Total views: 1817
The trace element iron affects immune responses and vaccination, but knowledge of its role in autoimmune diseases is limited. Expansion of pathogenic T cells, especially T follicular helper (Tfh) cells, has great significance to systemic lupus erythematosus (SLE) pathogenesis. Here, we show an important role of iron in regulation of pathogenic T cell differentiation in SLE. We found that iron overload promoted Tfh cell expansion, proinflammatory cytokine secretion, and autoantibody production in lupus-prone mice. Mice treated with a high-iron diet exhibited an increased proportion of Tfh cell and antigen-specific GC response. Iron supplementation contributed to Tfh cell differentiation. In contrast, iron chelation inhibited Tfh cell differentiation. We demonstrated that the miR-21/BDH2 axis drove iron accumulation during Tfh cell differentiation and further promoted Fe2+-dependent TET enzyme activity and BCL6 gene demethylation. Thus, maintaining iron homeostasis might be critical for eliminating pathogenic Th cells and might help improve the management of patients with SLE.
Xiaofei Gao, Yang Song, Jiali Wu, Shuang Lu, Xiaoli Min, Limin Liu, Longyuan Hu, Meiling Zheng, Pei Du, Yaqin Yu, Hai Long, Haijing Wu, Sujie Jia, Di Yu, Qianjin Lu, Ming Zhao
Total views: 1721
Targeted therapies have come to play an increasingly important role in cancer therapy over the past two decades. This success has been made possible in large part by technological advances in sequencing, which have greatly advanced our understanding of the mutational landscape of human cancer and the genetic drivers present in individual tumors. We are rapidly discovering a growing number of mutations that occur in targetable pathways, and thus tumor genetic testing has become an important component in the choice of appropriate therapies. Targeted therapy has dramatically transformed treatment outcomes and disease prognosis in some settings, whereas in other oncologic contexts, targeted approaches have yet to demonstrate considerable clinical efficacy. In this Review, we summarize the current knowledge of targetable mutations that occur in a range of cancers, including hematologic malignancies and solid tumors such as non–small cell lung cancer and breast cancer. We outline seminal examples of druggable mutations and targeting modalities and address the clinical and research challenges that must be overcome to maximize therapeutic benefit.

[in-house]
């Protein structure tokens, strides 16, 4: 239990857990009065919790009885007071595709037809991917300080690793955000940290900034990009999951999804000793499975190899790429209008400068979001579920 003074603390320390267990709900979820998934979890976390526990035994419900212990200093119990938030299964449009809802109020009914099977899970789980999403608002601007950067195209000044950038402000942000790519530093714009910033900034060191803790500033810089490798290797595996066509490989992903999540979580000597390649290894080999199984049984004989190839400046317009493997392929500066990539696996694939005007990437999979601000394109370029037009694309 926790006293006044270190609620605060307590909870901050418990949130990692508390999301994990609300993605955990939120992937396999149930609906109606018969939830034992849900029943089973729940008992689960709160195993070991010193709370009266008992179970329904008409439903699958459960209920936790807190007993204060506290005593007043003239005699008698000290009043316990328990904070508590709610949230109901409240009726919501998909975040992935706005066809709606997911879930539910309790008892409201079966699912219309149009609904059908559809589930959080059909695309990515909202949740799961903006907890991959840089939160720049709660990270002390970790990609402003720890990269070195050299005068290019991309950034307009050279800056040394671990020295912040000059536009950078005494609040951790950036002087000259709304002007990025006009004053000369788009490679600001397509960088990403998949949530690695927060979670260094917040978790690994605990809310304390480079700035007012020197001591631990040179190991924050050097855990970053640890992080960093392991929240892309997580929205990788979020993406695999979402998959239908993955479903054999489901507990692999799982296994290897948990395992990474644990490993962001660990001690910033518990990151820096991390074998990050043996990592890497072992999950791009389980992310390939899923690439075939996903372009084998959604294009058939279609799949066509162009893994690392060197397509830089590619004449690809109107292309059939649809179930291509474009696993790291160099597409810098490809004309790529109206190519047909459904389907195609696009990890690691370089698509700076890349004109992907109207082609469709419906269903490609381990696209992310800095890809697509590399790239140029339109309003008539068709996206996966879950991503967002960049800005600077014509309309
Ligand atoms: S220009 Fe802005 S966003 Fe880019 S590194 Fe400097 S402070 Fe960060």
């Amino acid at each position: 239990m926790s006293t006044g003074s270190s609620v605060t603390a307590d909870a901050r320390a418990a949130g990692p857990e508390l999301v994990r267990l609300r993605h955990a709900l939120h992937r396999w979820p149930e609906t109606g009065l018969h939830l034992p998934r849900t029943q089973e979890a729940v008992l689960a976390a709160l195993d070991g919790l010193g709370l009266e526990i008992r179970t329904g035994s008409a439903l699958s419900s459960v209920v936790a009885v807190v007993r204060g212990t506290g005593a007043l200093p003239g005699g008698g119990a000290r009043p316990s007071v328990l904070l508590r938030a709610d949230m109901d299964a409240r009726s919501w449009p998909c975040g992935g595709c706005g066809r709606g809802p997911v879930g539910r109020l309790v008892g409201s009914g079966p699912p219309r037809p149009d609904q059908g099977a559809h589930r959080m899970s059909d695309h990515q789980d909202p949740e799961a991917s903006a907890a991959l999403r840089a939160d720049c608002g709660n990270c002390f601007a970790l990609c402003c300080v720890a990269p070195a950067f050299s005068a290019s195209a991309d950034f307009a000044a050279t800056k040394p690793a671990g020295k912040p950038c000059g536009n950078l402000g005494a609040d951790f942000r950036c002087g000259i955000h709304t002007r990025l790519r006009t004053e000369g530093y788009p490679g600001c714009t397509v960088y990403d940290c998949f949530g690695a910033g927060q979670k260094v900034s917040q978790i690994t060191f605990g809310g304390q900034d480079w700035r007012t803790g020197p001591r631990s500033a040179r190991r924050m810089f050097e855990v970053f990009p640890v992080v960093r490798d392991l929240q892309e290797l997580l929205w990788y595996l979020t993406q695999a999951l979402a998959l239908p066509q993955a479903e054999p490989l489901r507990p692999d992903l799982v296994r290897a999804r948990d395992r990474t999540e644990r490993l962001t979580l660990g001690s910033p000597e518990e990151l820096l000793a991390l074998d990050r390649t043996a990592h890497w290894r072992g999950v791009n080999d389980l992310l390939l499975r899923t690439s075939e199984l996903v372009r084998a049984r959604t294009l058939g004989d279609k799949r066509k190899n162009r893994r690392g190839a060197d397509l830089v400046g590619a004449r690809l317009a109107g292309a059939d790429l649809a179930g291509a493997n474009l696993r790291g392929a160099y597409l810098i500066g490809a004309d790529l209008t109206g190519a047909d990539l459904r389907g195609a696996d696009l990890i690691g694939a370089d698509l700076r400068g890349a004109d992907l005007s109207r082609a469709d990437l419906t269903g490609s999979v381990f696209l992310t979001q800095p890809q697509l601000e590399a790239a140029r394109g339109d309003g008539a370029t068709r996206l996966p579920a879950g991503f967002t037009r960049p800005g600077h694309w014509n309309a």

Michael R. Waarts, Aaron J. Stonestrom, Young C. Park, Ross L. Levine
Total views: 2404
Cardiovascular disease (CVD) accounts for almost half of all deaths related to non-communicable disease worldwide, making it the single largest global cause of mortality. Although the risk factors for coronary artery disease — the most common cause of CVD — are well known and include hypertension, high cholesterol, age, and genetics, CVDs are now recognized as chronic inflammatory conditions. Arterial blockages, known as atherosclerosis, develop due to excess cholesterol accumulating within the arterial wall, creating a perpetually inflammatory state. The normally quiescent intimal layer of the vessel wall becomes laden with inflammatory cells, which alters the surrounding endothelial, smooth muscle, and extracellular matrix components to propagate disease. Macrophages, which can be either tissue resident or monocyte derived, are a key player in atherosclerotic disease progression and regression, and the understanding of their functions and origins continues to evolve with the use of deep phenotyping methodologies. This Review outlines how macrophages interact with each layer of the developing atherosclerotic plaque and discusses new concepts that are challenging our previous views on how macrophages function and our evolving understanding of the contribution of macrophages to disease.
Leah I. Susser, Katey J. Rayner
Total views: 2202
The mechanisms that explain mitochondrial dysfunction in aging and healthspan continue to be studied, but one element has been unexplored: microproteins. Small open reading frames in circular mitochondria DNA can encode multiple microproteins, called mitochondria-derived peptides (MDPs). Currently, eight MDPs have been published: humanin, MOTS-c, and SHLPs 1–6. This Review describes recent advances in microprotein discovery with a focus on MDPs. It discusses what is currently known about MDPs in aging and how this new understanding could add to the way we understand age-related diseases including type 2 diabetes, cancer, and neurodegenerative diseases at the genomic, proteomic, and drug-development levels.
Brendan Miller, Su-Jeong Kim, Hiroshi Kumagai, Kelvin Yen, Pinchas Cohen
Total views: 2086